- File Size: 339 KB
- Print Length: 156 pages
- Simultaneous Device Usage: Unlimited
- Publication Date: October 21, 2010
- Sold by: Amazon Digital Services LLC
- Language: English
- ASIN: B0048EK0M2
- Text-to-Speech: Enabled
- Word Wise: Enabled
- Lending: Enabled
- Amazon Best Sellers Rank: #1,822,219 Paid in Kindle Store (See Top 100 Paid in Kindle Store)
|Print List Price:||$9.95|
Save $5.96 (60%)
Another Chance at Life: A Breast Cancer Survivor's Journey Kindle Edition
|New from||Used from|
Kindle Feature Spotlight
|Length: 156 pages||Word Wise: Enabled||Enhanced Typesetting: Enabled|
|Page Flip: Enabled||
Switch back and forth between reading the Kindle book and listening to the Audible book with Whispersync for Voice. Add the Audible book for a reduced price of $7.49 when you buy the Kindle book.
Enter your mobile number or email address below and we'll send you a link to download the free Kindle App. Then you can start reading Kindle books on your smartphone, tablet, or computer - no Kindle device required.
To get the free app, enter your mobile phone number.
Would you like to tell us about a lower price?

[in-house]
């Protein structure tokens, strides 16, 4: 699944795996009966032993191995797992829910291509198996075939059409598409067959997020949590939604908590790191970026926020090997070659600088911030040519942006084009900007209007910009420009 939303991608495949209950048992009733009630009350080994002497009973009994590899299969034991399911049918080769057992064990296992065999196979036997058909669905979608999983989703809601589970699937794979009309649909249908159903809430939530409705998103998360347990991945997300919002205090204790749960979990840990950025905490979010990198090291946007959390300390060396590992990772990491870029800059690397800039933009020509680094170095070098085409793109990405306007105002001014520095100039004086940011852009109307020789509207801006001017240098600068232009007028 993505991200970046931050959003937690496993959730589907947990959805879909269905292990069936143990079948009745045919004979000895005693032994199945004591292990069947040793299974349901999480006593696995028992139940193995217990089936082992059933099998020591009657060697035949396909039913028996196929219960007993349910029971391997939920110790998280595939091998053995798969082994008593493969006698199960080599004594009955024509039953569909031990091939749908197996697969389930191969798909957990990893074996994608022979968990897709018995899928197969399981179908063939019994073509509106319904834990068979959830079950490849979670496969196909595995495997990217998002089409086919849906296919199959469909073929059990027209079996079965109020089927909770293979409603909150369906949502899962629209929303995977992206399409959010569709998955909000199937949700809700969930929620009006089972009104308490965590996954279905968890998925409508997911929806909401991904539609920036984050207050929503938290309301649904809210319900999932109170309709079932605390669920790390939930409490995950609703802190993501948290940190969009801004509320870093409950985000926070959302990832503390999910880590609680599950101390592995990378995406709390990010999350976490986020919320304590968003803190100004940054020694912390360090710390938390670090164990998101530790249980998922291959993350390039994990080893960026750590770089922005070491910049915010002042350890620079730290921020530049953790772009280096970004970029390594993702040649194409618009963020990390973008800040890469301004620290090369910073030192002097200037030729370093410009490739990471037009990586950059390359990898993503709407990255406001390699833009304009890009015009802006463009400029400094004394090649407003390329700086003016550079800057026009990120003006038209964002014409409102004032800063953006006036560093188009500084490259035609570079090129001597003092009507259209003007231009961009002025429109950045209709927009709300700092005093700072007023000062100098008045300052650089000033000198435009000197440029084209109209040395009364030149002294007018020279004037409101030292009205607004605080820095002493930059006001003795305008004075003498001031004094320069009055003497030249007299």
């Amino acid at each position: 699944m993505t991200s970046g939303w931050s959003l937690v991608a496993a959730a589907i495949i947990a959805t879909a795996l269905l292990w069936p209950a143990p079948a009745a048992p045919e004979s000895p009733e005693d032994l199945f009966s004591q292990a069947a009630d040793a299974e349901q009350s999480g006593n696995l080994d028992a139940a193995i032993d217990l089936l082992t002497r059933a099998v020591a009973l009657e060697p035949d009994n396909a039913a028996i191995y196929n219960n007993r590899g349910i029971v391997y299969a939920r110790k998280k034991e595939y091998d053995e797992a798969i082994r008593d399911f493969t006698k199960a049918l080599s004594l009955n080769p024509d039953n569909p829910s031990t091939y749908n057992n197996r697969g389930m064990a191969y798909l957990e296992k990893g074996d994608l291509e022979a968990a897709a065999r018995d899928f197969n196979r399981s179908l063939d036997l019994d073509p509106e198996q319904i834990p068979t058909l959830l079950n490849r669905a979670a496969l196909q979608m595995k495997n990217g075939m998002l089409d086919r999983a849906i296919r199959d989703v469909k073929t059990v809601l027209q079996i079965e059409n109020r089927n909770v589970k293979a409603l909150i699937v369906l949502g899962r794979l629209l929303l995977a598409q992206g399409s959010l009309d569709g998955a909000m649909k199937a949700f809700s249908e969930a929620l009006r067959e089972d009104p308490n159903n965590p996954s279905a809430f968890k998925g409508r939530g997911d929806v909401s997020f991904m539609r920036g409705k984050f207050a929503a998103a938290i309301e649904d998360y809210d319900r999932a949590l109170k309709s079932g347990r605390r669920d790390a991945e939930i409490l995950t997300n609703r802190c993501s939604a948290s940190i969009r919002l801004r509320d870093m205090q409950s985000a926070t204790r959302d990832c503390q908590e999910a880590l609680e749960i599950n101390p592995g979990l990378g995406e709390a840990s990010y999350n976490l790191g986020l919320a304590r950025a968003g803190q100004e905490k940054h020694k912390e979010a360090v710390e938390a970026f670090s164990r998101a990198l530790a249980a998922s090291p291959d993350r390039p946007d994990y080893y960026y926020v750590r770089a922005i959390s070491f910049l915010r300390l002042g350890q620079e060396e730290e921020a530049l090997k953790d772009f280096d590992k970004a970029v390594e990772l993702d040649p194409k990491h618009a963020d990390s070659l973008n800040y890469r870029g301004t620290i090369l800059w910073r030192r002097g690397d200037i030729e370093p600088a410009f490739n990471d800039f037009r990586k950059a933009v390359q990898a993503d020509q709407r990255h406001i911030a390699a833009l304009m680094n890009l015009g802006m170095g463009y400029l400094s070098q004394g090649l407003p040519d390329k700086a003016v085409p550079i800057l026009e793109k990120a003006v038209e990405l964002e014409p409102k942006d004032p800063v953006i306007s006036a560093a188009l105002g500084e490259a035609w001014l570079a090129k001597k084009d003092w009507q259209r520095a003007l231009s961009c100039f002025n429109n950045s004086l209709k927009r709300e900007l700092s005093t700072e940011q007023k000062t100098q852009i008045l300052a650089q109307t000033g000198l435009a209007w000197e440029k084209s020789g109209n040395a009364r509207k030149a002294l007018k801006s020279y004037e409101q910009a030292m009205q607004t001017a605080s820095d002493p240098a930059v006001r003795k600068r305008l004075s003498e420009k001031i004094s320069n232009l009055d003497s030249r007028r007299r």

Top customer reviews
There was a problem filtering reviews right now. Please try again later.
It's a good read; one can open it to any page and be drawn in to a compelling narrative. There are bits about her childhood; about her careers as language tutor, weight training instructor, and writer; and about her always-supportive husband. Details of the aftermath of her surgery are interwoven with the triumphant narrative of her recovery. Among the events included are her visit to a support group, which she did not find helpful; her decision against reconstructive surgery; and her selection of a prosthesis. The prosthesis, carefully chosen with professional help, restored a satisfying symmetry to her clothed front, but she found out, too, that if a bra's pocket does not hold a prosthesis properly, the prosthesis will shift disconcertingly. Such information, ruefully conveyed, is of interest to the general reader and can be very useful to anyone who, like Dvorkin, finds that a breast has "turned against" her and must be removed if she is to have another chance at life.
Other very practical information is available in the considerable appendix, which debunks some of the myths surrounding breast cancer, puts it into perspective with some statistics (for example, far more women die of lung cancer every year than of breast cancer), and lists factors that put women at risk for breast cancer.